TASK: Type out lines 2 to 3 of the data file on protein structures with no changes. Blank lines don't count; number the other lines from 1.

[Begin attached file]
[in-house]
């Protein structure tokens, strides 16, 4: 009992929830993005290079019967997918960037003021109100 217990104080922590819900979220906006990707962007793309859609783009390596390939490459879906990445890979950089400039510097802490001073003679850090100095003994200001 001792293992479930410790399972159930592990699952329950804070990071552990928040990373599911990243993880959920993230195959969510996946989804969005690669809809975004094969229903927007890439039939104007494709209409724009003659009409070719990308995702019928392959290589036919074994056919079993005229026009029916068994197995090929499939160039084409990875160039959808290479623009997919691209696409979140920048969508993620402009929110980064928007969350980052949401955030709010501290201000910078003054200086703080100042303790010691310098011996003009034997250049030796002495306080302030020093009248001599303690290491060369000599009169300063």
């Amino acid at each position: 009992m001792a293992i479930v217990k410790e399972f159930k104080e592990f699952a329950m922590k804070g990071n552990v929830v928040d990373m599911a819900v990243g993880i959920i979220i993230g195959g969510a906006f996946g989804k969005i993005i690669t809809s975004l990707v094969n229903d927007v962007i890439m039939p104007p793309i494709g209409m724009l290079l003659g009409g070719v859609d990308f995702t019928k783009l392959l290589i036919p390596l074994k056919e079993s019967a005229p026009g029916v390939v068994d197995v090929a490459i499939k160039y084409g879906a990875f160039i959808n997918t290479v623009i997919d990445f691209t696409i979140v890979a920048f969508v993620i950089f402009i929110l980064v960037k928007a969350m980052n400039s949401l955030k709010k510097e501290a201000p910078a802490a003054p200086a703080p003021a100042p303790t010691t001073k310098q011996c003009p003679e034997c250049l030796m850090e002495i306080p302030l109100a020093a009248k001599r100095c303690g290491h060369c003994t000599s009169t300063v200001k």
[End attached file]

């Protein structure tokens, strides 16, 4: 009992929830993005290079019967997918960037003021109100 217990104080922590819900979220906006990707962007793309859609783009390596390939490459879906990445890979950089400039510097802490001073003679850090100095003994200001 001792293992479930410790399972159930592990699952329950804070990071552990928040990373599911990243993880959920993230195959969510996946989804969005690669809809975004094969229903927007890439039939104007494709209409724009003659009409070719990308995702019928392959290589036919074994056919079993005229026009029916068994197995090929499939160039084409990875160039959808290479623009997919691209696409979140920048969508993620402009929110980064928007969350980052949401955030709010501290201000910078003054200086703080100042303790010691310098011996003009034997250049030796002495306080302030020093009248001599303690290491060369000599009169300063």
């Amino acid at each position: 009992m001792a293992i479930v217990k410790e399972f159930k104080e592990f699952a329950m922590k804070g990071n552990v929830v928040d990373m599911a819900v990243g993880i959920i979220i993230g195959g969510a906006f996946g989804k969005i993005i690669t809809s975004l990707v094969n229903d927007v962007i890439m039939p104007p793309i494709g209409m724009l290079l003659g009409g070719v859609d990308f995702t019928k783009l392959l290589i036919p390596l074994k056919e079993s019967a005229p026009g029916v390939v068994d197995v090929a490459i499939k160039y084409g879906a990875f160039i959808n997918t290479v623009i997919d990445f691209t696409i979140v890979a920048f969508v993620i950089f402009i929110l980064v960037k928007a969350m980052n400039s949401l955030k709010k510097e501290a201000p910078a802490a003054p200086a703080p003021a100042p303790t010691t001073k310098q011996c003009p003679e034997c250049l030796m850090e002495i306080p302030l109100a020093a009248k001599r100095c303690g290491h060369c003994t000599s009169t300063v200001k």